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Intellectual Property Protection in China


Keywords: intellectual property, protection, copyright, patent, trademark, registration, entity, trade secret, due diligence, civil suit, infringement, criminal action

Few executives in China would be shocked to stumble across a knock-off version of their product in China or abroad. This sobering reality is, however, tempered by some good news: Companies can take steps to prevent intellectual property (IP) theft in China and, increasingly, can pressure the PRC government to enforce the rules of China's burgeoning IP rights regime.

Over the past 20 years, China has created IP laws that generally adhere to international standards. Weaker implementing regulations and judicial interpretations, procedural barriers, and poor enforcement, however, continue to frustrate the efforts of companies to protect their IP in China.

Two decades in the trenches have equipped multinational corporations and their IP protection providers with hard-won experience and a set of strong preventive best practices. At the same time, counterfeiters and infringers in China are more sophisticated and increasingly deploy advanced reverse-engineering techniques, adopt legal measures such as preemptive filing and patent challenges, and find new ways to infiltrate legitimate distribution networks and developed markets.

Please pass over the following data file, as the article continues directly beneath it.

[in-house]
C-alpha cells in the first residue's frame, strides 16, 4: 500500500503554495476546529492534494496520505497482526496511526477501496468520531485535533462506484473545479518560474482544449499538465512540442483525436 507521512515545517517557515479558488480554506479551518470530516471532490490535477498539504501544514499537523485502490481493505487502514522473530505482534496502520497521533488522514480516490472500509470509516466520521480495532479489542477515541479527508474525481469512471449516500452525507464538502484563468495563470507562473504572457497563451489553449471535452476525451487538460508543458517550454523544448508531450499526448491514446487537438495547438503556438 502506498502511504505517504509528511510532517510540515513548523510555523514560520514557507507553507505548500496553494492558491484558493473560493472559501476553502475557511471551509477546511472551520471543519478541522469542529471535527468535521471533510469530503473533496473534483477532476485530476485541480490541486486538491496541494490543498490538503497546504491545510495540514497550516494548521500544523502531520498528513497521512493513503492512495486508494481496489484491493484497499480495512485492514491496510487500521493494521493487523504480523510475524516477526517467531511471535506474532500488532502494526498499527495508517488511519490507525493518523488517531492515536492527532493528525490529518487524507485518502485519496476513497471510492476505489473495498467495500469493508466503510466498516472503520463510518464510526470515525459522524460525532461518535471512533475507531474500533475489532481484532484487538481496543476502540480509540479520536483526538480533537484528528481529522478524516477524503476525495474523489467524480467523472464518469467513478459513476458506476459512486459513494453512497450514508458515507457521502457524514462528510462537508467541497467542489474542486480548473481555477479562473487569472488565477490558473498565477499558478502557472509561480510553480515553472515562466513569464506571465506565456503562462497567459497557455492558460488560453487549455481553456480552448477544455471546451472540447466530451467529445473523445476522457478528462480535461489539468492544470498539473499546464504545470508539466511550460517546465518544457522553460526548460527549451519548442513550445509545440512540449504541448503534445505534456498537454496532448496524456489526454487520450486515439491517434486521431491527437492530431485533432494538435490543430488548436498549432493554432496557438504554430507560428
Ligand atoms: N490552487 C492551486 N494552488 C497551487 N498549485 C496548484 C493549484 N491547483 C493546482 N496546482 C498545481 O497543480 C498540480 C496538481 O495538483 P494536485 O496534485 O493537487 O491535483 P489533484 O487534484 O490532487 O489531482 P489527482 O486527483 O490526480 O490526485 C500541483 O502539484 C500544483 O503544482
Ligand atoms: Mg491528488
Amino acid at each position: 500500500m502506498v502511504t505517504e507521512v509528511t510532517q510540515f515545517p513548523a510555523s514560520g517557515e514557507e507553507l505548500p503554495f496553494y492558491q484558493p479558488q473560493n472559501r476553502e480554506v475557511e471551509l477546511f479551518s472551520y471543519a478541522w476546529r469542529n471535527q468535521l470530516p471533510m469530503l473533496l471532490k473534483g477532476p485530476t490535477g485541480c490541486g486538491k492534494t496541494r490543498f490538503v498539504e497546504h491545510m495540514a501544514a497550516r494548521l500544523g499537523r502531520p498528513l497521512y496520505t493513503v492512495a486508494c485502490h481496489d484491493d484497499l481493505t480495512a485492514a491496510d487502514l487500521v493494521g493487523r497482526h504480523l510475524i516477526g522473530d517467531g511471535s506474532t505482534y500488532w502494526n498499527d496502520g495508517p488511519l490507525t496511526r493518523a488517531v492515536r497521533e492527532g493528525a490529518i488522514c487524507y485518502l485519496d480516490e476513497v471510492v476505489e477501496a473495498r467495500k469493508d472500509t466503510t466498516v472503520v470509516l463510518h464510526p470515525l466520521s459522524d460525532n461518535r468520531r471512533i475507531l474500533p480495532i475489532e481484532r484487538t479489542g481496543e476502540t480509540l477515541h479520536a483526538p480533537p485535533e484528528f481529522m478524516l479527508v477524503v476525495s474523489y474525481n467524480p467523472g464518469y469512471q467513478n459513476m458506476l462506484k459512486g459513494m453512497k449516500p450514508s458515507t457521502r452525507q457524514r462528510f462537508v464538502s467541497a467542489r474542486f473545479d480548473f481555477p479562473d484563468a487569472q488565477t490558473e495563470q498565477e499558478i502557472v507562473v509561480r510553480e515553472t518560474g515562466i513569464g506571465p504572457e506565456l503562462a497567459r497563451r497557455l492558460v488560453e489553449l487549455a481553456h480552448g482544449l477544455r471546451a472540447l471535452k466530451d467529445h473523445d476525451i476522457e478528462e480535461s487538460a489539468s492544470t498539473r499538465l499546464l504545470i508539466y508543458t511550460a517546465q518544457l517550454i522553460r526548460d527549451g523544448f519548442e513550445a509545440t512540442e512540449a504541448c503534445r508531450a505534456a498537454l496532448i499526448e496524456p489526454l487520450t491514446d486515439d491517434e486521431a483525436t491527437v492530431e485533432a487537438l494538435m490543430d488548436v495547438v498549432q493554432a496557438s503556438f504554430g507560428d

While the old saying "an ounce of prevention is worth a pound of cure" still rings true, much more than an ounce of prevention is necessary today. Even the best internal IP protection systems face challenges from counterfeiters. Any successful China IP protection strategy needs to encompass both offensive and defensive elements.

Craft a Corporate IP Protection Strategy
Companies should make IP protection a core responsibility of the entire China management team, not merely a function of the legal counsel's office.
The level of "IP consciousness" among Chinese citizens and employees remains quite low. Companies need to play a strong educational role in communicating the value of protecting IP to all employees, business partners, and customers. Especially vital is instilling a sense of "ownership" of company IP in staff.

Companies should also conduct an "IP audit" of internal controls, combined with an "IP survey" of external problems and issues.

Employ legal measures
If a company does not file its copyrights, patents, and trademarks in China, it has no rights in China. Companies should register their works in China as early as possible.

Copyrights: Though registration is not required, entities should consider registering their works with the National Copyright Administration (NCA), since registration provides a public record and serves as useful evidence in court.

Patents: Companies should file applications for both their core and fringe technologies and make certain their patents are properly translated.

Trademarks: Companies should register their brands' English and Chinese names, carefully select the product categories and sub-categories in which to file, and check sub-categories for similar trademarks filed by competitors and infringers.

Trade secrets: A trade secret in China must be technical or operational information that is unknown to the public, economically beneficial to the owner, and reasonably protected by the owner. China also requires that the secret have "practical applicability." Trade secrets are often difficult to enforce because of the high burden of proof placed on plaintiffs.
Control the production process
Companies should